9 Business Intelligence Software 9 required to make sales. Another areas of usage for BI is evaluation of customer lifetime value, short term-profitability expectations and using this knowledge to distinguish between profitable and non-profitable customers to increase profitability (Loshin, 2003) Some categories of BI Tools Most companies today use a set of different BI tools, instead of focusing on only one. The reason for that may be simple; different users prefer different types of BI tools. The tools may differ in reporting, ad hoc queries, OLAP, et cetera. BI tool vendors are doing their best to meet all those requirements allowing organizations to standardize on using one single tool and on one single vendor (DM Review and SourceMedia, Inc., 2005). Below, a list of some major categories of BI tools is presented: Production Reporting Tools: Used by professional developers to create standard reports for groups, departments or the enterprise. End-User Query and Reporting Tools: Used by end users to create reports for themselves or others and require no programming. OLAP Tools: Enable end users to "slice and dice" data dimensionally to explore data from different perspectives and time periods. Dashboard/Scorecard Tools: Enable end users to view critical performance data at a glance using graphical icons and drill down to analyze detailed data and reports if desired. Data Mining Tools: Enable statisticians or business analysts to create statistical models of business activity.
10 Business Intelligence Software 10 Planning and Modeling Tools: Enable analysts and end-users to create business plans and simulations against BI data. Planning tools supply dashboards and scorecards with targets and thresholds for metrics. (DM Review and SourceMedia, Inc., 2005) BI software in organizations When a company s business information is isolated in different BI tools the information risks to disappear and to never be used again. Many companies are therefore trying to tie the information together to create one overall strategy (Rådmark, 2007). Different suppliers of BI solutions are offering a too wide range of products as decision makers are only requiring one product that will give them a better overall picture of the company s activities and the surrounding environment. In the early days, BI software s focus was on the technical solutions and on the business analysis process that would provide the decision makers with information needed. Nowadays a BI-software must focus on making the information available for more people (workers) in the organization and making it more usable (Rådmark, 2007). Most companies are using different systems that control the information torrents, but only those who use BI can exploit the crucial information from different sources and decide what information to use. The leaders or decision makers are more interested in that specific information than in what technology is used exploiting it. It is about the management information rather than technology, because when the technical side is in focus the attention is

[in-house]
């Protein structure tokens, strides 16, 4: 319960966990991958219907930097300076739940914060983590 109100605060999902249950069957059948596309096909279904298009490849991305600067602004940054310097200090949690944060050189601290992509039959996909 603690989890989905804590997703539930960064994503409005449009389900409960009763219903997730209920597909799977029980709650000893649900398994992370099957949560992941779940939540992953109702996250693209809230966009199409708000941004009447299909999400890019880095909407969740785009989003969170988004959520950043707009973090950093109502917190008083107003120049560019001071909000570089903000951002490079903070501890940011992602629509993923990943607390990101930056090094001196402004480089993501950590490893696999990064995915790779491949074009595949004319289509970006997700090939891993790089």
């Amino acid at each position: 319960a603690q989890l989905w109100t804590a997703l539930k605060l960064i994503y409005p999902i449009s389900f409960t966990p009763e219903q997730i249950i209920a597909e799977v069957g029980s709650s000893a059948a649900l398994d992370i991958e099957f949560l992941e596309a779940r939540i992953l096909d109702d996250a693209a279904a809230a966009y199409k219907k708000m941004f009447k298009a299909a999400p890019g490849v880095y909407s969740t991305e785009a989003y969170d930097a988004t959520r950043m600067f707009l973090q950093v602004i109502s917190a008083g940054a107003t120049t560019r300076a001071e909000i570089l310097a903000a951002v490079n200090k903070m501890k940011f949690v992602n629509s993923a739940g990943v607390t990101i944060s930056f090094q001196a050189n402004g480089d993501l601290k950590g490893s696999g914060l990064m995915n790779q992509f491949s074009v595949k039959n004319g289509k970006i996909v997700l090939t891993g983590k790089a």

11 Business Intelligence Software 11 rather on the applications instead of creating what is best for decision making through small and complex BI solutions.(lindström, 2007) Traditionally, BI takes place high up in the organizations hierarchy but in today s organizations there is a strong demand for BI solutions that gives all decision makers access to relevant information, regardless of the level in the organization. One problem, Rådmark points out, is that if there are several solutions in the organization, there is a lack in the common strategy and responsibility distribution. Since BI, in its best form, should cut through the whole organization, or the bigger parts of it, it is not possible to place responsibility on one certain function. Therefore, the problem that many organizations face today is that BI tools are requiring a change in the organizational structure to create the best possible environment to not isolate vital business information but rather to spread and distribute it throughout the whole organization (Rådmark, 2007). The possibility of bringing fast information and making in transparent is very important. It is not only economically effective but also a competitive advantage to be able to analyze information faster and more effectively than your competitors (Lindström, 2007) Expectations and needs of a BI software A research conducted by BetterManagement (division of a SAS institute Inc. which does researches about business management issues around the world) in 2005 showed that only nine percent of BI software users were always provided with all the necessary information from the BI software to make effective business decisions and that only 45 percent of the users did sometimes get all the
12 Business Intelligence Software 12 information they needed (Miller, Bräutigam, & Gerlach, 2006). These numbers indicate that many corporate leaders have high expectations on a BI software before purchasing it but in very few cases the decision makers will actually completely rely on the information extracted from the software. What was instead demanded, or needed, by the companies, according to the survey, were the following statements: 1. Improved quality of information available to them. 2. Access to relevant information in easy to use reporting interfaces for ad hoc reporting. 3. Assistance with interpreting and drawing conclusions from the information. 4. Access to relevant information in standard reports. 5. An overview of which data is available for analysis. 6. A formal assessment of their information needs. 7. Training on how to use BI tools. (Miller, Bräutigam, & Gerlach, 2006) Common issues regarding BI usage Companies that have started data warehousing projects or have purchased largescale data mining software suites often have very high expectations but also many disappointments related to failure in the way that data is conceived, designed, architected, managed and implemented. The vague understanding of what BI methods and products can do frequently results in a lack of a proper value proposition on behalf to the business sponsor (Loshin, 2003). Also the scope of